Guiding Principles

HARC is intended as part of an integrated response to an identified need for a knowledge centre dedicated to renewing health in Northern BC through creative, geographically, and socio­‐culturally specific means and as an agent for building capacity to bring that knowledge into practice, especially in the North, and especially for Indigenous communities.

Four primary principles guide the vision, relationships and work of HARC:

1. Respectful and reciprocal relationships with multiple and diverse communities

2. Thinking creatively about health disparities in the North

3. Merging artistic ways of knowing and being with health and medical paradigms

4. Producing new spaces for innovative and creative knowledge about well-being

Here, we showcase works that reflect and inspire these guiding principles, and that emphasize the transformative role that the arts and creative expression can play in expanding and renewing health and well-being in the North by engaging health issues and disparities through deeply-rooted and profound strengths and resiliences of northern communities and peoples:

June 28, 2015

Inaugural Gathering of HARC Advisors and Guiding Collaborators

Over three days in May 2014, the Health Arts Research Centre held a gathering in the Waap Galts’ap Longhouse on the Northwest Community College campus in Terrace, BC.  Our intention for this inaugural gathering with HARC Advisors and Guiding Collaborators was to connect and reconnect with one another on the issues, principles, and experiences that draw each one of us to working with the arts, humanities and creative expression to renew health …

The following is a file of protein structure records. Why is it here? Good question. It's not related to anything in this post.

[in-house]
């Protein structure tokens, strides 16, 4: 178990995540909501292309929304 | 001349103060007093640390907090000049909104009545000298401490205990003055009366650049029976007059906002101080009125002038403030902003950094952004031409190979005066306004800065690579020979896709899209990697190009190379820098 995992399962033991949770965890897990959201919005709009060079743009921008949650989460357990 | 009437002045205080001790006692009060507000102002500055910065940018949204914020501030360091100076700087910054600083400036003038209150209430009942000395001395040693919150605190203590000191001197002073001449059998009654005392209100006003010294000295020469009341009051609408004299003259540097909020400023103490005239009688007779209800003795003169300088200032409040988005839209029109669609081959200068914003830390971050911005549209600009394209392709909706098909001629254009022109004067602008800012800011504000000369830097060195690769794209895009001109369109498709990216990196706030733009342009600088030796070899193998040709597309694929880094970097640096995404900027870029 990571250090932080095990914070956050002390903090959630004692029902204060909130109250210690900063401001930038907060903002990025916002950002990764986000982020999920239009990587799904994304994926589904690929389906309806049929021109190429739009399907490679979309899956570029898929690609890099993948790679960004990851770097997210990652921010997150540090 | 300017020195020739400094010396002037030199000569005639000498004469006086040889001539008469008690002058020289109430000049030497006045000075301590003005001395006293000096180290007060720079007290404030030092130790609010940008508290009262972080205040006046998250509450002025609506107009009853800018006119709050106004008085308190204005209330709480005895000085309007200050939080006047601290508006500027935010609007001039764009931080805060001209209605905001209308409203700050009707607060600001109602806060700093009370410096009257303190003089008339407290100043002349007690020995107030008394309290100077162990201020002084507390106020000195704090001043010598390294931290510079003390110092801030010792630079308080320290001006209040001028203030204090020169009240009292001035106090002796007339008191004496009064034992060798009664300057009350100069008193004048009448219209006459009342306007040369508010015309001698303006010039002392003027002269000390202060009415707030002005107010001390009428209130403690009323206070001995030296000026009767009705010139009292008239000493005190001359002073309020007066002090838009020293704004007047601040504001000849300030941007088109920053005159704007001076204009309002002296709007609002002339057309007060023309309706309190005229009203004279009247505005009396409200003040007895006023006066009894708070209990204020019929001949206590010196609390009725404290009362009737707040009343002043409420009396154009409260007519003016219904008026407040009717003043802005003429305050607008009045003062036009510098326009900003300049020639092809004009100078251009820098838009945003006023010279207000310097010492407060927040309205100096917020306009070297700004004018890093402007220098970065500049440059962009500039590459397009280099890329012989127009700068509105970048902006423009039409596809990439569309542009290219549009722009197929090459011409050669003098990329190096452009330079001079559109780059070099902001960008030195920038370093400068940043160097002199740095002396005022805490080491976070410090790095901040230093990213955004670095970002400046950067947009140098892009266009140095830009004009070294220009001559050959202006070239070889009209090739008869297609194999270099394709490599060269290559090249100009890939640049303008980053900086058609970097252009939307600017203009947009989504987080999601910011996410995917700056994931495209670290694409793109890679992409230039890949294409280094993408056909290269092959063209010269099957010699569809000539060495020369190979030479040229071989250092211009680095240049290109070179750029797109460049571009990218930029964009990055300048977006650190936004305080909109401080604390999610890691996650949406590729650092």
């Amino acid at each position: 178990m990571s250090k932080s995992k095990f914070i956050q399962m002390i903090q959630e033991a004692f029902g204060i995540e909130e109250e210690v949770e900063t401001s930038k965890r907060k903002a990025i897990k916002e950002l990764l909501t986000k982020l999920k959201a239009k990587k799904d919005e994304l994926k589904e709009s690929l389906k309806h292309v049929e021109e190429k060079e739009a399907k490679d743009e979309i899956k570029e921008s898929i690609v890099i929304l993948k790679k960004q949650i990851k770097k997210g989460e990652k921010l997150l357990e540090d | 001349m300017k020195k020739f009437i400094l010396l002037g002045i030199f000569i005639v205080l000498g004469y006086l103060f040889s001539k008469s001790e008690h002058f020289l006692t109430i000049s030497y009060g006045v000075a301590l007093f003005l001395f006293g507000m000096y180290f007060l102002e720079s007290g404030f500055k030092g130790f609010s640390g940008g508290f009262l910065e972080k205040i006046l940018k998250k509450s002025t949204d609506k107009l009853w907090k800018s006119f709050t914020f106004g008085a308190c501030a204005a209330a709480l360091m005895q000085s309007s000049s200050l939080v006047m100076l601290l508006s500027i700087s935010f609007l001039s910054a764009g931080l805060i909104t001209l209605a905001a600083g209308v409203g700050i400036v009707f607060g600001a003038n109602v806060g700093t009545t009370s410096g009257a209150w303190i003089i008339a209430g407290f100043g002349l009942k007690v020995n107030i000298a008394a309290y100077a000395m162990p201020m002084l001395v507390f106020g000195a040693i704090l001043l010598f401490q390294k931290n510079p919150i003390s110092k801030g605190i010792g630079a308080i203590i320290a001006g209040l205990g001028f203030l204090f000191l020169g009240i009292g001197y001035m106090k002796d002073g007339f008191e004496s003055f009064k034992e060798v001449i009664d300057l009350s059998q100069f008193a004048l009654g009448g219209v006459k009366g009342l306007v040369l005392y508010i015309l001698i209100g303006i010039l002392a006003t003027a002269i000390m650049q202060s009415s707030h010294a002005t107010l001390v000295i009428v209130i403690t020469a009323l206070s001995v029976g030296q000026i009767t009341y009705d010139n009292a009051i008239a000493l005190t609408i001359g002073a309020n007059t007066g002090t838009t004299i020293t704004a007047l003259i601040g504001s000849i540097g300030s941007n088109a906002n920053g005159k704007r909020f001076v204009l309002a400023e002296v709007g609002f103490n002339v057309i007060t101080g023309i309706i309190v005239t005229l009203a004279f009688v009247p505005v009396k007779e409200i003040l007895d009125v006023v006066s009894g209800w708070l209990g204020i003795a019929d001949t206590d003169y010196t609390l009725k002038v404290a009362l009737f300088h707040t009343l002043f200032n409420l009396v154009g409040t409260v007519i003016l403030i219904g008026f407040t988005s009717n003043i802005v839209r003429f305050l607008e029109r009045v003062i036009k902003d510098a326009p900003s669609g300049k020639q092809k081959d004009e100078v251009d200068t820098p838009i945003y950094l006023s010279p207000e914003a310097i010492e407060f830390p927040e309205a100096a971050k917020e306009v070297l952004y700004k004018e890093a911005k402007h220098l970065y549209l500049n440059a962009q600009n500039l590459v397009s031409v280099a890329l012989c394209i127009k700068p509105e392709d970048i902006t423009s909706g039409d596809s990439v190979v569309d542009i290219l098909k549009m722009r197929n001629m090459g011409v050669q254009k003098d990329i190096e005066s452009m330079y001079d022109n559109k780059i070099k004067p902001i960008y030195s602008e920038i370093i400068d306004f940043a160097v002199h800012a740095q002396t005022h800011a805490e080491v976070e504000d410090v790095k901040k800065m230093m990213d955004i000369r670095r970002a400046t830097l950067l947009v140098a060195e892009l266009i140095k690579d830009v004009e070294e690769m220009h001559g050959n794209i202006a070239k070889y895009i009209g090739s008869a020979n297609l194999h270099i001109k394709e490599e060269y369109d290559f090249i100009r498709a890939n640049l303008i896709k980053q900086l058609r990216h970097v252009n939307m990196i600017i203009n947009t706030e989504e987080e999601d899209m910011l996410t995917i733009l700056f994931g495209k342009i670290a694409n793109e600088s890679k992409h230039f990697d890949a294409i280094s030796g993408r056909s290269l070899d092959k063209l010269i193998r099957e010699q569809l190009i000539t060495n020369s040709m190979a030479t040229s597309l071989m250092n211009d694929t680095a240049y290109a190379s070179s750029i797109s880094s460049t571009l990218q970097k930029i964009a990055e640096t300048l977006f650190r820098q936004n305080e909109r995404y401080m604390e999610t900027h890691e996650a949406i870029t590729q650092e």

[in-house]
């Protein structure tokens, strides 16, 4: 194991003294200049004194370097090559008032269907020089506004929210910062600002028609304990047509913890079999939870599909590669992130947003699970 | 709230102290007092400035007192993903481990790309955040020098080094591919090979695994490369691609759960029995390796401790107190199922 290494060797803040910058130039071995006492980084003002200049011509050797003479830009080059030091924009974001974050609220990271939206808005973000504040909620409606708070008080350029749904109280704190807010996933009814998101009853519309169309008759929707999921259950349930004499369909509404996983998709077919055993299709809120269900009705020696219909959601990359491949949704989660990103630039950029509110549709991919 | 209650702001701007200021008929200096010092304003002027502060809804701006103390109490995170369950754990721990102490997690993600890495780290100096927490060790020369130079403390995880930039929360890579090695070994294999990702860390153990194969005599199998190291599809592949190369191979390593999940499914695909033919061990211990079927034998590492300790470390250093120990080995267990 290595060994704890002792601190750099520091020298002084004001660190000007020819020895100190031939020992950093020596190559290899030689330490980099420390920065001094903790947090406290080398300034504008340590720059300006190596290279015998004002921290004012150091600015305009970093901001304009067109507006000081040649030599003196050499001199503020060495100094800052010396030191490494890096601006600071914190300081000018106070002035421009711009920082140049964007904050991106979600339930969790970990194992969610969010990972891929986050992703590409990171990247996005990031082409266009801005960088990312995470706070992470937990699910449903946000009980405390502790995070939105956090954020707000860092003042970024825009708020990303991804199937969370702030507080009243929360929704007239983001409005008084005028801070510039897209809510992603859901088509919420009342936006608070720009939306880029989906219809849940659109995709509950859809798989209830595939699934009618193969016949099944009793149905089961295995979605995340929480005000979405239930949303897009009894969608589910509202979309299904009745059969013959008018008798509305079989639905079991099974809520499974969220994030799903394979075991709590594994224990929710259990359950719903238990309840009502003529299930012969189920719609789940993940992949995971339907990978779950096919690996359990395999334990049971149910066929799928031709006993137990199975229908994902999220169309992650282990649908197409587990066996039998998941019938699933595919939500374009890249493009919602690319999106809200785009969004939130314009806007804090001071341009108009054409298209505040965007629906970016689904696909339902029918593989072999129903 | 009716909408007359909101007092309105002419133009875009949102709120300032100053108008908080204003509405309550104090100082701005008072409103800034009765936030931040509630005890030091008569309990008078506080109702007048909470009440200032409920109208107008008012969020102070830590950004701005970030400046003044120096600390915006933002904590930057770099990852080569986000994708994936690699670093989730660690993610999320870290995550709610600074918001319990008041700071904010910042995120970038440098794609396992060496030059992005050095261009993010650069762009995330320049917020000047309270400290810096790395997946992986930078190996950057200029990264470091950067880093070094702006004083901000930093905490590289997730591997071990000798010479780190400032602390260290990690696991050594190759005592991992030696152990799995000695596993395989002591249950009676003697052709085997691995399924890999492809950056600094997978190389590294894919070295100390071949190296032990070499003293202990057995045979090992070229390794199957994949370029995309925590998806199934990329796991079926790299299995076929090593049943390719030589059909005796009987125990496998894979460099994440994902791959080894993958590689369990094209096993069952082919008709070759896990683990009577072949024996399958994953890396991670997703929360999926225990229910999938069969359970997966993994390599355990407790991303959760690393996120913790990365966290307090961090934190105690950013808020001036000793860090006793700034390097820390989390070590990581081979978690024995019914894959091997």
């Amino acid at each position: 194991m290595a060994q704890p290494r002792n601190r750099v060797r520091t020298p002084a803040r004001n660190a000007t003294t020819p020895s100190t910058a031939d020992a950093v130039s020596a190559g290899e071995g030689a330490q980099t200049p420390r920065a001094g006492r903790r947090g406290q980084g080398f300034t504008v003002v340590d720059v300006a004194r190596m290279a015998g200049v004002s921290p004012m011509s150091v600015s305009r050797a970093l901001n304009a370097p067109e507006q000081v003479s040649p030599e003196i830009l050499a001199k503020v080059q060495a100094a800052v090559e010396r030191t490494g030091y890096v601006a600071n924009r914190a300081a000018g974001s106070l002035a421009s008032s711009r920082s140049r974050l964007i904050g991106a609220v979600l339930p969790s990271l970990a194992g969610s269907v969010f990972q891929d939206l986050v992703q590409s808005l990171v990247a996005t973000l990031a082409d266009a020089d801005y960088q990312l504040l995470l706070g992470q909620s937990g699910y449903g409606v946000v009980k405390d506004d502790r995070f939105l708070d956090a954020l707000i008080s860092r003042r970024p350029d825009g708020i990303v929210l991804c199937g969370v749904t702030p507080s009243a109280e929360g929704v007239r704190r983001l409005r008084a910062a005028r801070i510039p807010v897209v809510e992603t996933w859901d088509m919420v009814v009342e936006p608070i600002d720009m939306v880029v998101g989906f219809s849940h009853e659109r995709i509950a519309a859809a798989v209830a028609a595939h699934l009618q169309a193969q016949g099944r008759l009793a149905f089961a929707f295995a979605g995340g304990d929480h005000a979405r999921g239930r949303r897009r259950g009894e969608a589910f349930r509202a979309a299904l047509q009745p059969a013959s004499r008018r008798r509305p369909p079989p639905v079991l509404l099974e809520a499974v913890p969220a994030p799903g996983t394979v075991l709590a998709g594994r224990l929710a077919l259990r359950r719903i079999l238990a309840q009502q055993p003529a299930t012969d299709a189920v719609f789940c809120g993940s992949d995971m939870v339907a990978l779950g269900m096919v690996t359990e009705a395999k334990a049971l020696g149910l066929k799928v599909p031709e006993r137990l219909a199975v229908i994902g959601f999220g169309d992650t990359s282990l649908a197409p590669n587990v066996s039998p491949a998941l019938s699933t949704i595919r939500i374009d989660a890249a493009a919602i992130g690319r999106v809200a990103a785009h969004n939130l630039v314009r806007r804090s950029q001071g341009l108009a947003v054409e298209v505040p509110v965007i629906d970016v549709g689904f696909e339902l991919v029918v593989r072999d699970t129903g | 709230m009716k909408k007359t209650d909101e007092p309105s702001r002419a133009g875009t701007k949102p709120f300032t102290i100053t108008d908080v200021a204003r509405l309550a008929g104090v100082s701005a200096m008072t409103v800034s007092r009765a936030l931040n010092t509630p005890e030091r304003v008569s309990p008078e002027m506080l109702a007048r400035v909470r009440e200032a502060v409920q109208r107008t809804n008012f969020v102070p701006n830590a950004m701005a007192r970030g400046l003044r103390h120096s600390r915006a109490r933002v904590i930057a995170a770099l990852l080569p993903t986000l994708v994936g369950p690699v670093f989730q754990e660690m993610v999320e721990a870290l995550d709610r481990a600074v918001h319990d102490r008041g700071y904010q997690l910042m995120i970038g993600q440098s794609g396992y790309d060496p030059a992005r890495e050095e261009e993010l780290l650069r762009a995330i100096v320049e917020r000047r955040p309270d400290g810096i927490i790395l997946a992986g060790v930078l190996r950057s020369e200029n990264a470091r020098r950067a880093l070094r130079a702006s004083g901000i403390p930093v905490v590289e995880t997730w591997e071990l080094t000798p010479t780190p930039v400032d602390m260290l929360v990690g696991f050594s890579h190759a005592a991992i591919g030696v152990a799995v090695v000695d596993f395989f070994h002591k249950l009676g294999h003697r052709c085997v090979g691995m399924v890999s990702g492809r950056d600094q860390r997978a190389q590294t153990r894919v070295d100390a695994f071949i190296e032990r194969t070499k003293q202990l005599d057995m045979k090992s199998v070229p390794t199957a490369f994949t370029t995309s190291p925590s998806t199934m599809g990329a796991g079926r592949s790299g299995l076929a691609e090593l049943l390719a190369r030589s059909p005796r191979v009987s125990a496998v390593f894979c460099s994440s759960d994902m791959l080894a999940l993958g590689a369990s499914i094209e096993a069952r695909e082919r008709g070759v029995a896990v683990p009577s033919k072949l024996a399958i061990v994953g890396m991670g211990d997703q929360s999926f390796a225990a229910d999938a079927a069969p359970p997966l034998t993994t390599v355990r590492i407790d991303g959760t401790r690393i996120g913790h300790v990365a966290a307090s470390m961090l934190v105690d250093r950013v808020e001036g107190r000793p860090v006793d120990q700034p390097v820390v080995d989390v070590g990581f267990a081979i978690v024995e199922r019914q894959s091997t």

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December 19, 2013

Words, vision, work and values

Arts and creative expression are ways of making meaning, conveying experiences, exploring our history and culture, and building relationships with place, with one another and with the world around us. HARC team members have chosen words to describe the thinking, visioning and ways of working and understanding around the links between arts, creativity, expression, health, healing and well-being.

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September 24, 2013

Me & My 2 Dead Brotherz

This provocative piece, a house post totem pole created in red cedar by renowned contemporary Gitxsan carver Ya’Ya Heit invokes the connections between creative expression, lived experience, place, story, community, and health. Here is the story of how the totem pole came to be as written by the artist in the book “Seekers and Travellers: Contemporary Arts of the Pacific Northwest Coast” by Gary Wyatt (Douglas & McIntyre, 2012; pg. 104). Me …

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